A Generalized Approach to Word Segmentation Using Maximum Length Descending Frequency and Entropy Rate

  • Md. Aminul Islam
  • Diana Inkpen
  • Iluju Kiringa
Part of the Lecture Notes in Computer Science book series (LNCS, volume 4394)


In this paper, we formulate a generalized method of automatic word segmentation. The method uses corpus type frequency information to choose the type with maximum length and frequency from “desegmented” text. It also uses a modified forward-backward matching technique using maximum length frequency and entropy rate if any non-matching portions of the text exist. The method is also extendible to a dictionary-based or hybrid method with some additions to the algorithms. Evaluation results show that our method outperforms several competing methods.


Greedy Algorithm Natural Language Processing Minimum Description Length Word Boundary Word Segmentation 
These keywords were added by machine and not by the authors. This process is experimental and the keywords may be updated as the learning algorithm improves.


Unable to display preview. Download preview PDF.

Unable to display preview. Download preview PDF.


  1. 1.
    Brent, M.: An efficient, probabilistically sound algorithm for segmentation and word discovery. Machine Learning 34, 71–106 (1999)CrossRefzbMATHGoogle Scholar
  2. 2.
    Brent, M., Cartwright, T.: Distributional regularity and phonotactics are useful for segmentation. Cognition 61, 93–125 (1996)CrossRefGoogle Scholar
  3. 3.
    Brill, E.: Some advances in transformation-based part of speech tagging. In: Proc. of the Twelfth National Conference on Artificial Intelligence, pp. 748–753. MIT Press, Cambridge (1994)Google Scholar
  4. 4.
    Christiansen, M., Allen, J.: Coping with Variation in Speech Segmentation. In: Proceedings of GALA 1997: Language Acquisition: Knowledge Representation and Processing, pp. 327–332 (1997)Google Scholar
  5. 5.
    Christiansen, M., Allen, J., Seidenberg, M.: Learning to Segment Speech Using Multiple Cues: A Connectionist Model. Language and Cognitive Processes 13, 221–268 (1998)CrossRefGoogle Scholar
  6. 6.
    Daelamans, W., van den Bosch, A., Weijters, A.: IGTree: Using trees for compression and classification in lazy learning algorithms. Artificial Intelligence Review 11, 407–423 (1997)CrossRefGoogle Scholar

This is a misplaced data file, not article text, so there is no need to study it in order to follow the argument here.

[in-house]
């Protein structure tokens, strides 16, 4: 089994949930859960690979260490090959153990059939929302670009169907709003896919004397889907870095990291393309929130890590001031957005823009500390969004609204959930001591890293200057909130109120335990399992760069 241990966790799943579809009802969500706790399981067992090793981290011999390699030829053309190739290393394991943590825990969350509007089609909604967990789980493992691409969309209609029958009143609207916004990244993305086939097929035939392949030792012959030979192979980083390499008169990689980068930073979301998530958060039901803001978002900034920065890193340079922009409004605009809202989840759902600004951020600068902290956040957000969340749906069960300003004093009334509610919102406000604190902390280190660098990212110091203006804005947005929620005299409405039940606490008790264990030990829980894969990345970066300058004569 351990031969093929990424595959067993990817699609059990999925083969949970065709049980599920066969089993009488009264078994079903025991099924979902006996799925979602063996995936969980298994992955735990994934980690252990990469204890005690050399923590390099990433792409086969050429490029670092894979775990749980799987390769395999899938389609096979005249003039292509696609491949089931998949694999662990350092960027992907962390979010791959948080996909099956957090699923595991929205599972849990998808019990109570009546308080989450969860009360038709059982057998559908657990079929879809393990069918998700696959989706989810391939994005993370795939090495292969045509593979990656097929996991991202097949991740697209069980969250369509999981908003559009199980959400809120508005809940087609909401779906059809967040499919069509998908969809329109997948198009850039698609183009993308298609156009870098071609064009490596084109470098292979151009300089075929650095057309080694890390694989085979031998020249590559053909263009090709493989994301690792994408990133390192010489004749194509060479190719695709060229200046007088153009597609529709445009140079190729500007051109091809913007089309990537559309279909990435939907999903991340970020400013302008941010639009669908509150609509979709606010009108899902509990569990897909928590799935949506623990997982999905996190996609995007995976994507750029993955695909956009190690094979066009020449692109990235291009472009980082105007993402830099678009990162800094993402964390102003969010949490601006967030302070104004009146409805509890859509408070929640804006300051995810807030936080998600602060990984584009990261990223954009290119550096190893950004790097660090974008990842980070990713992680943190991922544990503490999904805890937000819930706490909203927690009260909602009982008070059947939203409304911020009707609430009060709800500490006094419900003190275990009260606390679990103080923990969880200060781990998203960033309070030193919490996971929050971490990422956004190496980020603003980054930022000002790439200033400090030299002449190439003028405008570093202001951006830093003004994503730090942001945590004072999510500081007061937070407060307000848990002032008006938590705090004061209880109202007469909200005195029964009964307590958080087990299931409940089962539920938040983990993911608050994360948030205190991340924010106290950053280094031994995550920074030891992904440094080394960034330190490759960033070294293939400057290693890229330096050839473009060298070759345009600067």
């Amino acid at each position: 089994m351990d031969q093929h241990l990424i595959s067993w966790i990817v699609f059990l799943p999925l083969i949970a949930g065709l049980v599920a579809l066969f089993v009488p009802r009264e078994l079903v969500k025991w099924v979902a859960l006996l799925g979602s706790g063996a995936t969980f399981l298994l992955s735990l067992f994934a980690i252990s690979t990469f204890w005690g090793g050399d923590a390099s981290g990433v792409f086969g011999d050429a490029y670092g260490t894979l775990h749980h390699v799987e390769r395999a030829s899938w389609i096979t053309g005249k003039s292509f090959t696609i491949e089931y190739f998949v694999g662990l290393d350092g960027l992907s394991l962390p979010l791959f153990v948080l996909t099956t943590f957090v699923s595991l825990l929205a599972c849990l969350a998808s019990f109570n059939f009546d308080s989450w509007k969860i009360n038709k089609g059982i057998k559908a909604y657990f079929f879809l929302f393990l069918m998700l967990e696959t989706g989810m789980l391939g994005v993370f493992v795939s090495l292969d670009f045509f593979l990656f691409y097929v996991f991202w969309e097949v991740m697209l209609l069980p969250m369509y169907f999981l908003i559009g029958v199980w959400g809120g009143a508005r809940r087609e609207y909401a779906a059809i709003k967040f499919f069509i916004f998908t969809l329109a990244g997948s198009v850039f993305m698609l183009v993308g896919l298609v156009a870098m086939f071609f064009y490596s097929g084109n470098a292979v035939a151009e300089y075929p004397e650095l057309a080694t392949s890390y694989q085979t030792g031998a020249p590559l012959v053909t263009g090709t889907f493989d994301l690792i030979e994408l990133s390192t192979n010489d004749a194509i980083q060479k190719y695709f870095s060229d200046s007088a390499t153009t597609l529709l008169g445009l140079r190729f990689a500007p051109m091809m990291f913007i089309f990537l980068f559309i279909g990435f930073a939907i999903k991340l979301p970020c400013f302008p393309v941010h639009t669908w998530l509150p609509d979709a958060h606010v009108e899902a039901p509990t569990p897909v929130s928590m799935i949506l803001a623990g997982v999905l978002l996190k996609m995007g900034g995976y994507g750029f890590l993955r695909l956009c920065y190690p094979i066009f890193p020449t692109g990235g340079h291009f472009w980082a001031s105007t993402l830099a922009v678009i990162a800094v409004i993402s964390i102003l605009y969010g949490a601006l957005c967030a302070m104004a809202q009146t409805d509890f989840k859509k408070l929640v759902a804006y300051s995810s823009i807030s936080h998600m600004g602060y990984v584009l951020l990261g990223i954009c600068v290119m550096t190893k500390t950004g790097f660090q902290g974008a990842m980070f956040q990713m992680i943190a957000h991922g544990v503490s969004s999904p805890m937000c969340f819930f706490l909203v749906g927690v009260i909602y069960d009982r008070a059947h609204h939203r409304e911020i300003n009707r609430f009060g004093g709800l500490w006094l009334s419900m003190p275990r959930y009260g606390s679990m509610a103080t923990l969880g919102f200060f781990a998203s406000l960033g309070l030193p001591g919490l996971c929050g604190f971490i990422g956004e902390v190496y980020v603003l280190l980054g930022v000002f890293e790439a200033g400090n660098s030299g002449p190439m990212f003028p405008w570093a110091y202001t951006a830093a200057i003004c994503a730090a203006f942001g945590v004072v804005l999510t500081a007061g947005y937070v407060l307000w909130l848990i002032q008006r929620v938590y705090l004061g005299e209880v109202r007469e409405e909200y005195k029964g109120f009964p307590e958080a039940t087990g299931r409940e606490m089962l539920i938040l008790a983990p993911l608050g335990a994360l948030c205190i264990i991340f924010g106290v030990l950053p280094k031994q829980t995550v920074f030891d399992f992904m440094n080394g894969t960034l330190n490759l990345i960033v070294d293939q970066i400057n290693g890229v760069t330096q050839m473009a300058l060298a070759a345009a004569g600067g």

7. 7.
    Dale, R., Moisl, H., Somers, H.: Handbook of Natural Language Processing, pp. 22–26. Marcel Dekker, Inc., New York (2000)Google Scholar
  8. 8.
    Deligne, S., Bimbot, F.: Language Modeling by Variable Length Sequences: Theoretical Formulation and Evaluation of Multigrams. In: Proceedings ICASSP (1995)Google Scholar
  9. 9.
    de Marcken, C.: The Unsupervised Acquisition of a Lexicon from Continuous Speech. Technical Report AI Memo No. 1558, M.I.T., Cambridge, Massachusetts (1995)Google Scholar
  10. 10.
    Do, H.H., Rahm, E.: COMA – A System for Flexible Combination of Schema Matching Approaches. In: VLDB (2002)Google Scholar
  11. 11.
    Fung, P., Wu, D.: Improving Chinise tokenization with linguistic filters on statistical lexical acquisition. In: Fourth Conference Applied Natural Language Processing, Stuttgart, pp. 180–181 (1994)Google Scholar
  12. 12.
    Gao, J., Li, M., Wu, A., Huang, C.-N.: Chinese word segmentation and named entity recognition: a pragmatic approach. Computational Linguistics 31(4) (2005)Google Scholar
  13. 13.
    Gelbukh, A., Alexandrov, M., Han, S.Y.: Detecting Inflection Patterns in Natural Language by Minimization of Morphological Model. In: Sanfeliu, A., Martínez Trinidad, J.F., Carrasco Ochoa, J.A. (eds.) CIARP 2004. LNCS, vol. 3287, pp. 432–438. Springer, Heidelberg (2004)CrossRefGoogle Scholar
  14. 14.
    Hua, Y.: Unsupervised word induction using MDL criterion. In: Proceedings ISCSL2000, Beijing (2000)Google Scholar
  15. 15.
    Kit, C., Wilks, Y.: Unsupervised Learning of Word Boundary with Description Length Gain. In: Proceedings CoNLL99 ACL Workshop, Bergen (1999)Google Scholar
  16. 16.
    Madhavan, J., Bernstein, P., Doan, A., Halevy, A.: Corpus-based Schema Matching. In: International Conference on Data Engineering (ICDE-05) (2005)Google Scholar
  17. 17.
    Mikheev, A.: Automatic rule induction for unknown word guessing. Computational Linguistics 23(3), 405–423 (1997)Google Scholar
  18. 18.
    Peng, F., Schuurmans, D.: A Hierarchical EM Approach to Word Segmentation. In: Proceedings of the Sixth Natural Language Processing Pacific Rim Symposium (NLPRS 2001) Tokyo, Japan, pp. 475–480 (2001)Google Scholar
  19. 19.
    Rabiner, L.: A Tutorial on Hidden Markov Models and Selected Applications in Speech Recognition. Proceedings of IEEE 77(2) (1989)Google Scholar
  20. 20.
    Rumelhart, D.E., McClelland, J.: On learning the past Tense of English verbs. In: Parallel distributed processing, vol. II, pp. 216–271. MIT Press, Cambridge (1986)Google Scholar
  21. 21.
    Saffran, J.R., Newport, E.L., Aslin, R.N.: Word segmentation: The role of distributional cues. Journal of Memory and Language 35, 606–621 (1996)CrossRefGoogle Scholar
  22. 22.
    Shannon, C.E., Weaver, W.: The mathematical theory of communication. University of Illinois Press, Urbana (1963)zbMATHGoogle Scholar
  23. 23.
    Sproat, R., Shih, C., Gale, W., Chang, N.: A stochastic finite-state word-segmentation algorithm for Chinese. Computational Linguistics 22(3), 377–404 (1996)Google Scholar
  24. 24.
    Sproat, R., Shih, C., Gale, W., Chang, N.: A stochastic word segmentation algorithm for a Mandarin text-to-speech system. In: 32nd Annual Meeting of the Association for Computational Linguistics, Las Cruces, NM, pp. 66–72 (1994)Google Scholar

Copyright information

© Springer-Verlag Berlin Heidelberg 2007

Authors and Affiliations

  • Md. Aminul Islam
    • 1
  • Diana Inkpen
    • 1
  • Iluju Kiringa
    • 1
  1. 1.School of Information Technology and Engineering, University of Ottawa, Ottawa, ON, K1N 6N5Canada

Personalised recommendations